MoneyGram International, Inc. has agreed to pay $125 million to settle allegations that the company failed to take steps required under a 2009 Federal Trade Commission order to crack down on fraudulent money transfers that cost U.S. consumers millions of dollars.
The $125 million payment is part of a global settlement that resolves allegations that MoneyGram also violated a separate 2012 deferred prosecution agreement with the Department of Justice.
“The FTC’s 2009 order required MoneyGram to protect consumers from fraud through its money transfer system, and today we are holding MoneyGram accountable for its failure to do so,” said FTC Chairman Joe Simons. “MoneyGram’s alleged failure to implement key provisions of the order allowed scammers to continue to use its money transfer system to rip off consumers.”
Money transfers are a preferred method of payment for fraudsters because money sent through money transfer systems can be picked up quickly at locations all over the world, and once the money is paid out, it is all but impossible for consumers to get their money back. The systems also often allow scam artists to remain anonymous when receiving money from their victims.
In its new filing addressing violations of the 2009 order, the FTC alleges that MoneyGram failed to implement the comprehensive fraud prevention program mandated by the 2009 order, which requires the company to promptly investigate, restrict, suspend, and terminate high-fraud agents.
The 2009 order required MoneyGram to conduct timely fraud investigations of any agent location that has received two or more fraud complaints within 30 days; has fraud complaints totaling 5 percent or more of the location’s total monthly received transactions; or has displayed any unusual or suspicious money transfer activity. It also must terminate locations that may be complicit in fraud-induced money transfers.
The FTC alleges that MoneyGram was aware for years of the high levels of fraud and suspicious activities involving certain agents, including large chain agents. For example, the standards MoneyGram established for taking disciplinary actions did not comply with the 2009 order, because those standards required agents to have unreasonably high fraud rates before they could be suspended or terminated, according to the FTC. At the same time, MoneyGram also often failed to promptly conduct the required reviews or to suspend or terminate agents, particularly those from larger locations with high levels of fraud.
The FTC alleges, for example, that MoneyGram did not place any restrictions on one large chain agent until approximately mid-2013, even though the chain was the subject of more fraud complaints than any other MoneyGram agent worldwide. Some of the chain’s locations had fraud rates as high as 50 percent of the money transfer activity. When it did take disciplinary action, MoneyGram focused on lower-volume, “mom and pop” agents with high levels of fraud, while treating large chain agents differently, according to the FTC.
The FTC also alleges that MoneyGram’s computerized monitoring system, aimed at blocking known fraudsters from using its service, malfunctioned for an 18-month period in 2015 and 2016. During that time, MoneyGram failed to block individuals that the company knew or should have known were using its service for fraud or to obtain fraud-induced money transfers.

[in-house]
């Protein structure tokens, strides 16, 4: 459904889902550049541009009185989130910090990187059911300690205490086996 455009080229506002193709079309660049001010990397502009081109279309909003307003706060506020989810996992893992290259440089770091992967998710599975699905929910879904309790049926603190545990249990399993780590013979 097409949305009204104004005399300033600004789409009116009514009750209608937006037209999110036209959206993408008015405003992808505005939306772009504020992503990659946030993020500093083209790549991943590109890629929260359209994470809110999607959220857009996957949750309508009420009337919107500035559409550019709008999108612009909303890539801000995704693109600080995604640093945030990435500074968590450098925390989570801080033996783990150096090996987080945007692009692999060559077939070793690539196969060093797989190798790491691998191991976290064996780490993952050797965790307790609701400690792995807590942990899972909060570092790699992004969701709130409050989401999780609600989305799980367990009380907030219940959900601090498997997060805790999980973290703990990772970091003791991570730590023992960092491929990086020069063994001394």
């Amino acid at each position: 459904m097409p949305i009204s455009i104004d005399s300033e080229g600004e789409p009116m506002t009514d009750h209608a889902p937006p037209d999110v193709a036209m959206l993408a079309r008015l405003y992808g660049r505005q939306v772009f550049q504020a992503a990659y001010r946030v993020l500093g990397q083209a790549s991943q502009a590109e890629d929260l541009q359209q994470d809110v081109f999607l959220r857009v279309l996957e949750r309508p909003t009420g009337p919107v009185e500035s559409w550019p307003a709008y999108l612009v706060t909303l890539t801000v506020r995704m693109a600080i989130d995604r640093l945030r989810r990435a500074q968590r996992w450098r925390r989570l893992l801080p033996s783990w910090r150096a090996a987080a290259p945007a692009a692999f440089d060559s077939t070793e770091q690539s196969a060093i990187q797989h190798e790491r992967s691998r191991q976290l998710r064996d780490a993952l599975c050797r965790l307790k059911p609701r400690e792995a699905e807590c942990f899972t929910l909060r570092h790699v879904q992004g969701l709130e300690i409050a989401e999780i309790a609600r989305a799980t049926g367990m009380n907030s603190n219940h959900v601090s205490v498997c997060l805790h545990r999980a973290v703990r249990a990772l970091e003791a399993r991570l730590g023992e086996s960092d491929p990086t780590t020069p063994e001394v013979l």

MoneyGram also allegedly violated the order by failing to properly vet its agents and by not providing appropriate training on how to detect and prevent consumer fraud for all its agents, including locations with high fraud rates.
Under the 2009 order, MoneyGram also was required to record the complaints it receives about fraud-induced money transfers and to share that information with the Commission. Between January 1, 2013 and April 30, 2018, MoneyGram received at least 295,775 complaints about fraud-induced money transfers—a large majority of which involved a small percentage of agents. The Commission alleges, however, that the company, in some cases, failed to record information it received about fraud-induced money transfers and share it with the FTC.
In addition to the monetary payment, MoneyGram has agreed to an expanded and modified order that will supersede the 2009 order and apply to money transfers worldwide. The modified order requires, among other things, that the company block the money transfers of known fraudsters and provide refunds to fraud victims in circumstances where its agents fail to comply with applicable policies and procedures. In addition, the modified order includes enhanced due diligence, investigative, and disciplinary requirements.
The Commission wishes to thank the following agencies for their assistance in this matter: The Department of Justice’s Money Laundering and Asset Recovery Section; the U.S. Attorney’s Office for the Middle District of Pennsylvania; the U.S. Postal Inspection Service, Philadelphia Division Office in Harrisburg, Pennsylvania; and the Office of the Minnesota Attorney General.
The Commission vote authorizing the staff to file the stipulated order for compensatory relief and modified order for permanent injunction was 5-0. The FTC filed the stipulated order in the U.S. District Court for the Northern District of Illinois, Eastern Division. NOTE: Stipulated final orders have the force of law when approved and signed by the District Court judge.
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